I have a bad habit of starting long, ambitious blogs posts but not finishing them. Hopefully this will be be a short and easy one. This post is about the difference between def and let in Clojure!
The phrases def and let are called "special forms" in the Clojure docs. I was a bit confused by this at first. Are they functions? Are they macros? Or something "more special"? Well, after asking in the Clojurian slack beginner channel one of the memebers gave me a pretty good explanation- "special forms are implemented in java as part of the compiler. They are outside the normal things that are all implemented as regular java classes or as clojure code - they are special symbols the compiler looks for that guide the compilation of code".
After a quick look at the Clojure docs for def, we can see that this special form pretty much creates a global variable within the current namespace. In the docs they note that many macros expand into def like "defn" or "defmacro". Intuitively, it makes sense that "defn" lets you define a function that you can use later anywhere in the same namespace.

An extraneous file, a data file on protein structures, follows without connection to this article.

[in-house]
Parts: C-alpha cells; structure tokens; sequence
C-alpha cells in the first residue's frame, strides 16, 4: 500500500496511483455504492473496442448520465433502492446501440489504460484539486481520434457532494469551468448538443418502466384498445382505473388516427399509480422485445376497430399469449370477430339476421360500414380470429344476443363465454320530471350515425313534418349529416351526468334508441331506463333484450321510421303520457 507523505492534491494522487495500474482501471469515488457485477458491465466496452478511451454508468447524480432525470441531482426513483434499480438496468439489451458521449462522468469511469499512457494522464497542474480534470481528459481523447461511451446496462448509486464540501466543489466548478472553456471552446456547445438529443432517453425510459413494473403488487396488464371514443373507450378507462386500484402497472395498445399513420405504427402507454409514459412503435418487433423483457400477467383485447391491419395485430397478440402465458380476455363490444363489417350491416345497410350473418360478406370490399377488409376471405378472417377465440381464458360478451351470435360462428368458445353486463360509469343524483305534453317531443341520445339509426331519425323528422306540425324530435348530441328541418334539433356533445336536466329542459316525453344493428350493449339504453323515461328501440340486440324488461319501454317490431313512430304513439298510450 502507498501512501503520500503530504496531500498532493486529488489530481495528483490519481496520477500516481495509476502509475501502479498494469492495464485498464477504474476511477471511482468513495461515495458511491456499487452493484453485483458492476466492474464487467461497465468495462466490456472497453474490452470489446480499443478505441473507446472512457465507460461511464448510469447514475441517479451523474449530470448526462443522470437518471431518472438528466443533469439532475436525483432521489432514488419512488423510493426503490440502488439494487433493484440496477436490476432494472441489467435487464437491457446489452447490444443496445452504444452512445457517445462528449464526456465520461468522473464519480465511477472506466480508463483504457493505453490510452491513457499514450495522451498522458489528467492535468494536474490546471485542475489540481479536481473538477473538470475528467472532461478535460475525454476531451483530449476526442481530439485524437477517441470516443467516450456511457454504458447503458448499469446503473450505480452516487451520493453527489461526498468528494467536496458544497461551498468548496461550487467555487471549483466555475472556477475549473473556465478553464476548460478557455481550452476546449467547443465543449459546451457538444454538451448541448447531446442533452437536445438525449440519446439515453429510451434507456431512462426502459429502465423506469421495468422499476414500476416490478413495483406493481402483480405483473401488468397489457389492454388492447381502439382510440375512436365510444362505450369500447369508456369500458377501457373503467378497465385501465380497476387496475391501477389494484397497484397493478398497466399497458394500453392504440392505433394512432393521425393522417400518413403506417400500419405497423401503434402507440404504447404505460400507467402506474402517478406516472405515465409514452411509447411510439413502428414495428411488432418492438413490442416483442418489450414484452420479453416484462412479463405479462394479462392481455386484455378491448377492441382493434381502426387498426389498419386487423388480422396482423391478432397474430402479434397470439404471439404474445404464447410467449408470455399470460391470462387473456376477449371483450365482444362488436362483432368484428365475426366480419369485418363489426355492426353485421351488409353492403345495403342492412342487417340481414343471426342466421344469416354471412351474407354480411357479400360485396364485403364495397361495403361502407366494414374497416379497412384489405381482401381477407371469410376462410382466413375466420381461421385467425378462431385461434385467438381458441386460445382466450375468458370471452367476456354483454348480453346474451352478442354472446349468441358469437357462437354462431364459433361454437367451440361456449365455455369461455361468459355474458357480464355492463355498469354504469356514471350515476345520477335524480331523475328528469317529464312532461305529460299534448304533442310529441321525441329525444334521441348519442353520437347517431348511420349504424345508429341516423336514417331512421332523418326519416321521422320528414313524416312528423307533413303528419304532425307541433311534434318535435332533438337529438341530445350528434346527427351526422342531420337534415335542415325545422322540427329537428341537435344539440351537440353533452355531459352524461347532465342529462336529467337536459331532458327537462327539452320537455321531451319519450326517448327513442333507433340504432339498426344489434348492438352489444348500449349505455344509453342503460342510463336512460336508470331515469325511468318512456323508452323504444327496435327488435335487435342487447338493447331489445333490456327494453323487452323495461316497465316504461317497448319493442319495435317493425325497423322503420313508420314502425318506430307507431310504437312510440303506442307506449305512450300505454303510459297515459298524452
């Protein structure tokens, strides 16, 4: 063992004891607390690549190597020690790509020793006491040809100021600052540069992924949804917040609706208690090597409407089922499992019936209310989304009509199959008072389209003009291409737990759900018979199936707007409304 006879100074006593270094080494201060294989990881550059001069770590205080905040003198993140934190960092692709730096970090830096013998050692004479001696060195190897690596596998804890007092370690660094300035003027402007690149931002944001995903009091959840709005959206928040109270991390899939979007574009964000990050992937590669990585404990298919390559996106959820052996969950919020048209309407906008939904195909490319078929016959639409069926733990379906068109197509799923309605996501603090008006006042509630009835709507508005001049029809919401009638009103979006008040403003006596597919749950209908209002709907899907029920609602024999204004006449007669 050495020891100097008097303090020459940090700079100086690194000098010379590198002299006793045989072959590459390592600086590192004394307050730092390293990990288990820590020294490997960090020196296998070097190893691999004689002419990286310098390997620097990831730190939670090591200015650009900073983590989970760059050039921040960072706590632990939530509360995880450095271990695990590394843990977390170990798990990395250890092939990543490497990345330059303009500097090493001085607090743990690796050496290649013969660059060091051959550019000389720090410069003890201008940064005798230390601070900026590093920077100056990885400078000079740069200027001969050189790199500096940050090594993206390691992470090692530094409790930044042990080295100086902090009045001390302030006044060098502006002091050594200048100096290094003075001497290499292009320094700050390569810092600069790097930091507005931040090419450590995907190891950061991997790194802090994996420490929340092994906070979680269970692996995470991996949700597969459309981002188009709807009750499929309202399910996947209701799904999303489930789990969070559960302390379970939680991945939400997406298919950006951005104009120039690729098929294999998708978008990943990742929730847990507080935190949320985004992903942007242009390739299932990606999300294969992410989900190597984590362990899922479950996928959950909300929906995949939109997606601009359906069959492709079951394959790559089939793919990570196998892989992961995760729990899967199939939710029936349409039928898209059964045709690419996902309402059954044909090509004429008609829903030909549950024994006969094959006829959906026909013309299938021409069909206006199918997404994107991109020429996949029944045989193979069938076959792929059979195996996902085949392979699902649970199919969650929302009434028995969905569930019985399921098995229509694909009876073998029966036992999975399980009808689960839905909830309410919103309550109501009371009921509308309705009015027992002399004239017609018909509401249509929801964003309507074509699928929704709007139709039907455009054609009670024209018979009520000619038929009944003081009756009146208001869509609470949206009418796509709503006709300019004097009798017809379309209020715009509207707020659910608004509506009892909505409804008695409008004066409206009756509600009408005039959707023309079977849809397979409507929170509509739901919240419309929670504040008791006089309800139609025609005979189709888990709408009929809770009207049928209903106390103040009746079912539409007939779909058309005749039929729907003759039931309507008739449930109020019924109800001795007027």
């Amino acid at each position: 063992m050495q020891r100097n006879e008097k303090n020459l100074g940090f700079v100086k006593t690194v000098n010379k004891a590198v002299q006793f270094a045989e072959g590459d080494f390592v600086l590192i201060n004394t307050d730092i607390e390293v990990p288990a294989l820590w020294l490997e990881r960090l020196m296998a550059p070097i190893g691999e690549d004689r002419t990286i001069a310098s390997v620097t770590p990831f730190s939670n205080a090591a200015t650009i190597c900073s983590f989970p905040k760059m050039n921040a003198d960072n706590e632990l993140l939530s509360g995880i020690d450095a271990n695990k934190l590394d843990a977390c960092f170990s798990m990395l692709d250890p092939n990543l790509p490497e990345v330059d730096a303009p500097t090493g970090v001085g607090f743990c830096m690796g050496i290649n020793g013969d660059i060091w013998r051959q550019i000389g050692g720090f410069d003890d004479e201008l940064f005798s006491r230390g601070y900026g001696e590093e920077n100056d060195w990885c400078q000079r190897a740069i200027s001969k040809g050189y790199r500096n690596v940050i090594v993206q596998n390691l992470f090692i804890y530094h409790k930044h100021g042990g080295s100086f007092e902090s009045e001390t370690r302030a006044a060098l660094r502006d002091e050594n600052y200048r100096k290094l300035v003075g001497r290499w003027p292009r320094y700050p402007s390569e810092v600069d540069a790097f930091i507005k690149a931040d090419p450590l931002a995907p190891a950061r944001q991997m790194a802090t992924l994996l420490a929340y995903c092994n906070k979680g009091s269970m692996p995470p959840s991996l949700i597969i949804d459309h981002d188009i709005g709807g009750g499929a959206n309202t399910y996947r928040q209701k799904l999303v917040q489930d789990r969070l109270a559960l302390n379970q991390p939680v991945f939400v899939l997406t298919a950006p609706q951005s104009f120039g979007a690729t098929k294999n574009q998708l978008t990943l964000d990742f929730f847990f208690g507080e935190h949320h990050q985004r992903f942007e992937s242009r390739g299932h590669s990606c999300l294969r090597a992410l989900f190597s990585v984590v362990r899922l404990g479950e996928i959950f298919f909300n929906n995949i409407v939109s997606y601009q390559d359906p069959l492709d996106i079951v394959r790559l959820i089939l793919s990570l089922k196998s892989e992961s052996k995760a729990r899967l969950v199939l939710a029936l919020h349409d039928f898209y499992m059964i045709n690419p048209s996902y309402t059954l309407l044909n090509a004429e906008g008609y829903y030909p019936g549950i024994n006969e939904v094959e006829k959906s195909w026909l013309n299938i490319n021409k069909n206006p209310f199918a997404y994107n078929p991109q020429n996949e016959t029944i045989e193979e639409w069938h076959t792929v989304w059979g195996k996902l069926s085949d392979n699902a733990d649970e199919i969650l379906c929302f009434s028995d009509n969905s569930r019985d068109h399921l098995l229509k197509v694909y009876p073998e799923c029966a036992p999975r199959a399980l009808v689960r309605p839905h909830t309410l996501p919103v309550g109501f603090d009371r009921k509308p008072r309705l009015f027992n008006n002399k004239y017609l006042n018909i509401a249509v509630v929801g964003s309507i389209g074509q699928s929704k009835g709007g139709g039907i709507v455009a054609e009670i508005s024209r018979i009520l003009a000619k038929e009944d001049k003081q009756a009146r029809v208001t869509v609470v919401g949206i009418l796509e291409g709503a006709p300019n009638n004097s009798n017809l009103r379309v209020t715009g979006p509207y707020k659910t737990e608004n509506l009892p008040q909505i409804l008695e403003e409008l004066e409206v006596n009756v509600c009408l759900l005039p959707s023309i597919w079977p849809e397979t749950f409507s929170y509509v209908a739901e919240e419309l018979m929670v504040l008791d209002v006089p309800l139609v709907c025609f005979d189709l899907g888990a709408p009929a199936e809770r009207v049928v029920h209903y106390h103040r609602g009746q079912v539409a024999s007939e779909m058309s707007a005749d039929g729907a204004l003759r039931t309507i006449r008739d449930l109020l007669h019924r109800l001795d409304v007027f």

Let is very similar to def in that it is a special form that allows you to bind values to named variables. According to this nice comment in the first example of the Clojure docs for let page, let provides a way to create ;; lexical bindings of data structures to symbols, and the binding is available only within the lexical context of the let. In other words, you can define variables which are "local variables" that are only available within the parentheses surrounding the let.
Welp, that's all I have for you guys today. I'm sorry that I didn't really share any amazing revelations here, but hopefully if you weren't sure the difference between def and let you have a better idea know. That's all for now. Peace out, cub scouts!
The posts on this site are written and maintained by Jim Lynch. About Jim...
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